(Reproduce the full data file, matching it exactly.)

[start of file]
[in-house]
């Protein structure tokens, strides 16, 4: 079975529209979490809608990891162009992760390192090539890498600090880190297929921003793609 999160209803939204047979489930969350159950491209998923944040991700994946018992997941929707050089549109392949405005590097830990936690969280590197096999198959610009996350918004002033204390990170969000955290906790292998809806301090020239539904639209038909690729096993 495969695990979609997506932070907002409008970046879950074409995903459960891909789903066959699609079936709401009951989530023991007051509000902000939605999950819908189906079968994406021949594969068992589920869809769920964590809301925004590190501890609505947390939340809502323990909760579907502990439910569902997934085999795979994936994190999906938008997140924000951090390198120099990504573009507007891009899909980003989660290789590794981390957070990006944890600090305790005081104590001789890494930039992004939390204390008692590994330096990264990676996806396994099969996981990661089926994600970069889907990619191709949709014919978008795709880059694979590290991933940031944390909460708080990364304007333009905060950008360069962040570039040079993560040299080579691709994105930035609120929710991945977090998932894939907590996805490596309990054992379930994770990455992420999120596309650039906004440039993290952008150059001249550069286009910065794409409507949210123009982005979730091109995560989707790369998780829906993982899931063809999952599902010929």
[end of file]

[in-house]
């Protein structure tokens, strides 16, 4: 079975529209979490809608990891162009992760390192090539890498600090880190297929921003793609 999160209803939204047979489930969350159950491209998923944040991700994946018992997941929707050089549109392949405005590097830990936690969280590197096999198959610009996350918004002033204390990170969000955290906790292998809806301090020239539904639209038909690729096993 495969695990979609997506932070907002409008970046879950074409995903459960891909789903066959699609079936709401009951989530023991007051509000902000939605999950819908189906079968994406021949594969068992589920869809769920964590809301925004590190501890609505947390939340809502323990909760579907502990439910569902997934085999795979994936994190999906938008997140924000951090390198120099990504573009507007891009899909980003989660290789590794981390957070990006944890600090305790005081104590001789890494930039992004939390204390008692590994330096990264990676996806396994099969996981990661089926994600970069889907990619191709949709014919978008795709880059694979590290991933940031944390909460708080990364304007333009905060950008360069962040570039040079993560040299080579691709994105930035609120929710991945977090998932894939907590996805490596309990054992379930994770990455992420999120596309650039906004440039993290952008150059001249550069286009910065794409409507949210123009982005979730091109995560989707790369998780829906993982899931063809999952599902010929």